What we'd like to see
End the shutdown, pay our debts and take on work of governing
John Boehner meets with President Obama. He tells the president that he can and will put together the votes in the House of Representatives -- even if it requires a bipartisan mix -- to pass a continuing resolution to restore government operations, and then raise the debt ceiling to cover Uncle Sam's obligations.
No strings. No delays, defunding or repeal for any part of Obamacare in return.
But, Boehner also makes clear that the Republicans will seek to amend or delay Obamacare as they believe necessary. Or, if Republicans feel little short of repeal will do, Boehner makes clear to the president that he and the Democrats own Obamacare, and that the GOP will go all out in an effort to keep the House and win the Senate in 2014 to move closer to repeal, point out every glitch and failure they can.
Fair enough. That's hardball politics. Both sides play. But government functions, bills are paid and the American people can begin to believe that at least we have adults in charge.
As the details, costs and success or failure of the Affordable Care Act unfold, Americans will better see whether or not it works and how it might work better. If the Republicans have good ideas, they should pitch them to the president and the country, do the nation good and build political capital at the same time. And if Obamacare works as the president and his backers say it will, then he'll have won because the American people have won.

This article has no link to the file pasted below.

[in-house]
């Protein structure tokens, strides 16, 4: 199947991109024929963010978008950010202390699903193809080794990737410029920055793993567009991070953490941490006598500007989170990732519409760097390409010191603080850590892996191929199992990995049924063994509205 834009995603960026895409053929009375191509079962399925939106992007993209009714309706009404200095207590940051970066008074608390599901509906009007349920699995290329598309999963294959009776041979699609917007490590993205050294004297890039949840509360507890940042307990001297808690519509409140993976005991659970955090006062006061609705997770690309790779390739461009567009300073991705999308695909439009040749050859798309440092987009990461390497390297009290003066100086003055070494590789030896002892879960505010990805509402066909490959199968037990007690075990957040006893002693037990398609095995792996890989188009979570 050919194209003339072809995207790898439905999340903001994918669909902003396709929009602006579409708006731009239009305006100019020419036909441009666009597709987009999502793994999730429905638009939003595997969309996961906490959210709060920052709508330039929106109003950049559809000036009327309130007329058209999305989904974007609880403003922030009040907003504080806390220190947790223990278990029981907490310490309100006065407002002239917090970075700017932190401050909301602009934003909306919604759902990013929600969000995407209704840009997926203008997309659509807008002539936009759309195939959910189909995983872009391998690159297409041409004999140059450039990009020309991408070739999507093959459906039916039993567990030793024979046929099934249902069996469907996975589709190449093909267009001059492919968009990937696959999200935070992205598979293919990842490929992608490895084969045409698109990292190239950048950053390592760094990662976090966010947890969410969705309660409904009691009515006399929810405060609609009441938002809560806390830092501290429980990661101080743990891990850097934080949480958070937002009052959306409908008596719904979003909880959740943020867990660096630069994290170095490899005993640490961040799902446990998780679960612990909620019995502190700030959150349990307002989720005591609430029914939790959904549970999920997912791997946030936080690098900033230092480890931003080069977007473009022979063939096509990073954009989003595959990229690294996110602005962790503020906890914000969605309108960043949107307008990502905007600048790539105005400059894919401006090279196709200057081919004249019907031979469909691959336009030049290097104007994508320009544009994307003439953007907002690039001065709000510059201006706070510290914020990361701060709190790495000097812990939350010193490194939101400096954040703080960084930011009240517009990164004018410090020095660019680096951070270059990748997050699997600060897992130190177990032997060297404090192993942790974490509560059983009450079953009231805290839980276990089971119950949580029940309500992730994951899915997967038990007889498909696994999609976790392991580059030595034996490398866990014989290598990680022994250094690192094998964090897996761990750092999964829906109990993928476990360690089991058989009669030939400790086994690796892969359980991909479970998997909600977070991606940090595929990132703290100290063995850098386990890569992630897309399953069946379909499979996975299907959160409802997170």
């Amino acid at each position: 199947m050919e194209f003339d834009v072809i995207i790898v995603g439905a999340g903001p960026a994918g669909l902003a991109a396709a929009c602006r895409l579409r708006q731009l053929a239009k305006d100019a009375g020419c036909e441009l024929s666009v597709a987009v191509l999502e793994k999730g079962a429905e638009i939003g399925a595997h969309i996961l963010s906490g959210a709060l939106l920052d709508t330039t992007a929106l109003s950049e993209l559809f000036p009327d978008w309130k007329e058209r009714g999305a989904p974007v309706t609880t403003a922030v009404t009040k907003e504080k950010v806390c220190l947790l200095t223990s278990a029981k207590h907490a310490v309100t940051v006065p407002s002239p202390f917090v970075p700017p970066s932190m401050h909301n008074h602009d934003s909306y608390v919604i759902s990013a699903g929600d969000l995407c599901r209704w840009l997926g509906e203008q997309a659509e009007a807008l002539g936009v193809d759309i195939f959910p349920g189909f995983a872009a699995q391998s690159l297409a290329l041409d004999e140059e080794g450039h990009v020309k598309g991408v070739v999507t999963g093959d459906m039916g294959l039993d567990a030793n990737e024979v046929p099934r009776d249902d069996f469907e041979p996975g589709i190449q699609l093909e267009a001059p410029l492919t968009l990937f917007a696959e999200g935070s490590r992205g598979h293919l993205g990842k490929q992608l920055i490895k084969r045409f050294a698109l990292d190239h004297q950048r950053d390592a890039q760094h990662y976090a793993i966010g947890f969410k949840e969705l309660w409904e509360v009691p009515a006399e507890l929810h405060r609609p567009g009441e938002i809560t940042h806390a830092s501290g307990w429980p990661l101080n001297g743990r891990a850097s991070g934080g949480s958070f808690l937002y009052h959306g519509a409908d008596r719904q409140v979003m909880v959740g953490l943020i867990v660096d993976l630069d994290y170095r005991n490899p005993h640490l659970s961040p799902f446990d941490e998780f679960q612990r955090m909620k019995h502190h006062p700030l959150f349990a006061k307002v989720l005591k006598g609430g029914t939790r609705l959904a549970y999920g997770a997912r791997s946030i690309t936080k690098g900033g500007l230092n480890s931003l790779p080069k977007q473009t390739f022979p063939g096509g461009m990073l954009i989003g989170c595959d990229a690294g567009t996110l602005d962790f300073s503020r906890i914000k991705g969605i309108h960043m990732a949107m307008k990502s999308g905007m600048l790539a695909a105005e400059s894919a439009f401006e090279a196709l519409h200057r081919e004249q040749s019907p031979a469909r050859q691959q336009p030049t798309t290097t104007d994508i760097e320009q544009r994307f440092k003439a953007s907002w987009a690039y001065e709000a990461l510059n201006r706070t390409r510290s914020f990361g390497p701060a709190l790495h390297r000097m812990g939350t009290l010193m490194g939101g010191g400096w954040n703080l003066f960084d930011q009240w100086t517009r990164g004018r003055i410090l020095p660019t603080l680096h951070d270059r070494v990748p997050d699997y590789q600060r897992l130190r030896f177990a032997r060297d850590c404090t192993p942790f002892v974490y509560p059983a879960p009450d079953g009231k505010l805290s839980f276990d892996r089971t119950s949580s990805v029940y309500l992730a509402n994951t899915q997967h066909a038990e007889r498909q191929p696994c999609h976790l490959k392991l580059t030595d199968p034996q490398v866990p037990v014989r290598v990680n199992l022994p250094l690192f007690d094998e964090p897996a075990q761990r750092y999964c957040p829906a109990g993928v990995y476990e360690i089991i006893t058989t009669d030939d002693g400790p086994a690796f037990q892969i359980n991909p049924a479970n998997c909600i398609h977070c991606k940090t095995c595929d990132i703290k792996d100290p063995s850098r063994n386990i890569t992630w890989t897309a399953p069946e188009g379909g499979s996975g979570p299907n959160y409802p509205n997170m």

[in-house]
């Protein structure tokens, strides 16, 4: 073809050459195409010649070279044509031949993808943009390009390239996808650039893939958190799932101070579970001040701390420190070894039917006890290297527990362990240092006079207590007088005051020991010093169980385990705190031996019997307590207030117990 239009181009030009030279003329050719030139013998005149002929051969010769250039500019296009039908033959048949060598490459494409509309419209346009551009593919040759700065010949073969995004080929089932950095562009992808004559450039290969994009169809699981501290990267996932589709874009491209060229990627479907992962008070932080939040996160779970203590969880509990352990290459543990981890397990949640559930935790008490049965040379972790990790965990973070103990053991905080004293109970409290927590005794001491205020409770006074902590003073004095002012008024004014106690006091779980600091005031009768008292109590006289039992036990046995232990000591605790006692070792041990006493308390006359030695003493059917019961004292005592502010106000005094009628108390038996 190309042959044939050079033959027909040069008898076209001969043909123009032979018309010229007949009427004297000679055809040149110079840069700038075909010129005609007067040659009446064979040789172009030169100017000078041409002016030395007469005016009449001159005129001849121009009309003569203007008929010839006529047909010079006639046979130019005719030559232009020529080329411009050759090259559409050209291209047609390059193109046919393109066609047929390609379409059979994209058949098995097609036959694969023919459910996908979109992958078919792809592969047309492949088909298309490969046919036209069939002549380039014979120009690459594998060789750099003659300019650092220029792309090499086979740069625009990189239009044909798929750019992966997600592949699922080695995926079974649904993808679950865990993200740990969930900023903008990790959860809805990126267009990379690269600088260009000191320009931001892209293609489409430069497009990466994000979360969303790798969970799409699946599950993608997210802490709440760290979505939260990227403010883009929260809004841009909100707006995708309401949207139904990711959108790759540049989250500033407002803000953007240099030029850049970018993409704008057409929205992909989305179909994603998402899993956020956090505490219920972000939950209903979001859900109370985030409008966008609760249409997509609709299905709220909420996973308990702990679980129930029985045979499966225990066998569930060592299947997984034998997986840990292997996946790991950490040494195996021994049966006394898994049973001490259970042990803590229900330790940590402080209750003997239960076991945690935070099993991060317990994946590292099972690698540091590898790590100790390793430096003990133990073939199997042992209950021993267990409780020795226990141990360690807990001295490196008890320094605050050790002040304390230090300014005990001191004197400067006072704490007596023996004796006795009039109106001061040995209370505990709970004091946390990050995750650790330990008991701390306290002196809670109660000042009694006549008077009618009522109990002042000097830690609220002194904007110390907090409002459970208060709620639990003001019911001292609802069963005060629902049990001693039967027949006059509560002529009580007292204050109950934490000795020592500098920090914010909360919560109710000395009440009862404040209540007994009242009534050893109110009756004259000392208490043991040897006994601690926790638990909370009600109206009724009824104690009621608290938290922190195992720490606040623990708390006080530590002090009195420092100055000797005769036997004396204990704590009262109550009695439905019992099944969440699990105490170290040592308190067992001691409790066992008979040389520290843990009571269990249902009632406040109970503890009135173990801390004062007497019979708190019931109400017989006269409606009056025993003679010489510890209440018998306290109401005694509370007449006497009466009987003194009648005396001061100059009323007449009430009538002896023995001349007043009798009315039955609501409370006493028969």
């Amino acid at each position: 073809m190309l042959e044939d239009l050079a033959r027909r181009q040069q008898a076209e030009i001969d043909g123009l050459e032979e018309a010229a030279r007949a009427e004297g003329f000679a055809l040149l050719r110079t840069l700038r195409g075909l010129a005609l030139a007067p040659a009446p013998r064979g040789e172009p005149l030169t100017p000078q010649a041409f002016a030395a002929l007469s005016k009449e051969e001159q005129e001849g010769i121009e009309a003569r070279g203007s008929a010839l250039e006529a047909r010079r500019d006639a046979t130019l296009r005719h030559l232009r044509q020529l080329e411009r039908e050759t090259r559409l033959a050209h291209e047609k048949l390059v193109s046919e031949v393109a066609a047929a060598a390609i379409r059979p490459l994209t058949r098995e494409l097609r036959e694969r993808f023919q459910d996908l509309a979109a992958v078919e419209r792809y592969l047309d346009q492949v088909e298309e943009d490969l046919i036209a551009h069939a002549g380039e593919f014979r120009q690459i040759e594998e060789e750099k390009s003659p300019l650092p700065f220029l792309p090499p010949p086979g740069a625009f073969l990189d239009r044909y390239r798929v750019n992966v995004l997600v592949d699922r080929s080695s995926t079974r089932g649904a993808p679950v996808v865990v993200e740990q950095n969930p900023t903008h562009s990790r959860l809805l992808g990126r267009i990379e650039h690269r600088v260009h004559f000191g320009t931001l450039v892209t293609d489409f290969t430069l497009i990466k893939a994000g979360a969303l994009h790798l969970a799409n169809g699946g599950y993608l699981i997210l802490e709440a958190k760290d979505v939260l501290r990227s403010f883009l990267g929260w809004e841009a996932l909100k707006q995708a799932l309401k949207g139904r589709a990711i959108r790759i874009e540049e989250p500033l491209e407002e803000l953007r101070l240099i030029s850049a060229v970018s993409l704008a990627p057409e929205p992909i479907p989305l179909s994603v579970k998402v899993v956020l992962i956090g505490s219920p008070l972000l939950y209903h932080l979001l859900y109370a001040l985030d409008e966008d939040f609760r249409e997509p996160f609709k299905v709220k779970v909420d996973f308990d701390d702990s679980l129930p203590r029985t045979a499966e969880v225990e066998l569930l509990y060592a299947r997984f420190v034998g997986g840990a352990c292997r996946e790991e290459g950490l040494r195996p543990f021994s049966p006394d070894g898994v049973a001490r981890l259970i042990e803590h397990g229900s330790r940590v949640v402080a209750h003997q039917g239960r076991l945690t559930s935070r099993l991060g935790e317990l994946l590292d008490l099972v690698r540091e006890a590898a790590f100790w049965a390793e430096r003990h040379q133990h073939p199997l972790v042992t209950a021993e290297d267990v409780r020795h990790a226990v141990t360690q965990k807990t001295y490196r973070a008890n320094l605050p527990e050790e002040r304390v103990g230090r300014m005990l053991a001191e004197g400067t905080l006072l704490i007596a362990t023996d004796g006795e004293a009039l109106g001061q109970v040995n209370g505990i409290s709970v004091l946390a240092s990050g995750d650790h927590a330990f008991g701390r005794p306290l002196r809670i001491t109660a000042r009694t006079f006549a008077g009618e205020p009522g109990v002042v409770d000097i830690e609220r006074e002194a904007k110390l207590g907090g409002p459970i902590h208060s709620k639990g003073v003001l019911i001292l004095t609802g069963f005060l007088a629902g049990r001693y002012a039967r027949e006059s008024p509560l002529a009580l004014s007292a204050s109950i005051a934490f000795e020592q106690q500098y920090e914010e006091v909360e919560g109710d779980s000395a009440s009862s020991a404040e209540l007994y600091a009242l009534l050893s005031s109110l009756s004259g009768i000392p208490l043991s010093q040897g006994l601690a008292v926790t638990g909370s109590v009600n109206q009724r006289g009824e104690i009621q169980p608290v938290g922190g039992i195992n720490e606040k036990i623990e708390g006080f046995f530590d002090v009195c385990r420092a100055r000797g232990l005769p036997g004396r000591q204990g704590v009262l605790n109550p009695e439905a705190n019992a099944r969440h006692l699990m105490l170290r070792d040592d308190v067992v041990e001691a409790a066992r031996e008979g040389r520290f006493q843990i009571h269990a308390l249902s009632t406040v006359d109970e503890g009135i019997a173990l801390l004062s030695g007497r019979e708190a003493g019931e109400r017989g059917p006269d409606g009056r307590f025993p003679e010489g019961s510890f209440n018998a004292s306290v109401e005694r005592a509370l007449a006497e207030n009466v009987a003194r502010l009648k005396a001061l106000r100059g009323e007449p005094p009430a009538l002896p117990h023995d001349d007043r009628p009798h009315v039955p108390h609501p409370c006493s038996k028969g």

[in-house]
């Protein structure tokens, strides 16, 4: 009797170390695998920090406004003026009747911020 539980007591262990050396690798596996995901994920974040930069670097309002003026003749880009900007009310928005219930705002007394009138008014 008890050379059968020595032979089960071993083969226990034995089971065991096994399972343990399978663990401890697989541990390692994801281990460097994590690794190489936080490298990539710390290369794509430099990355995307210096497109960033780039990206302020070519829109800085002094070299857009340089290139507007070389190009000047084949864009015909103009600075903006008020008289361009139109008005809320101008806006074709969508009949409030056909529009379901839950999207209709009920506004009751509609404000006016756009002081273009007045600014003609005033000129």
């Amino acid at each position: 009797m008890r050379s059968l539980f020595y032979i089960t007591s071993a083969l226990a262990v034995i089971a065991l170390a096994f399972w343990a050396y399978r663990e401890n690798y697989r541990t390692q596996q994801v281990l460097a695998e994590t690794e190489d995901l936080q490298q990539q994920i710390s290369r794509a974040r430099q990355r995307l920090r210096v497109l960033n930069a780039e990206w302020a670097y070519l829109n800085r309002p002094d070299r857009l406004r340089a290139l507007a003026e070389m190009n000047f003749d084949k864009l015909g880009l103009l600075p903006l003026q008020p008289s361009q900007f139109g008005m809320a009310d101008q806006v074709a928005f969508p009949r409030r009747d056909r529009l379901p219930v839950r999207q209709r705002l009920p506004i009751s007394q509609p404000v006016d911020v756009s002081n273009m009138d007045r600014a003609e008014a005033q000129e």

Naive? Only on the surface. That's because at some point, substance actually does make the difference. If Obamacare works, then Republicans' only wise course will be to recognize reality and stop fighting it.
If it doesn't work, that will become clear and Americans will demand major changes or a fresh start. Republicans will have a ready-made campaign issue and an opportunity to offer their own health care legislation.
Either of those outcomes will be determined not by Beltway scorekeepers doing play-by-play or pollsters measuring ephemeral moods. Americans will judge by the reality of how Obamacare plays out in our lives.
Further, to end the shutdown is to get back to business. Health care is huge and contentious but not the only issue on America's plate. Start with an economy that still seems fragile and an outlook with more doubt than can-do, and it's clear our leaders need to get off the dime and help restore a little faith.
They're not paying for this impasse. We are.
BOTTOM LINE: Let Obamacare take the test, and let's get back to work.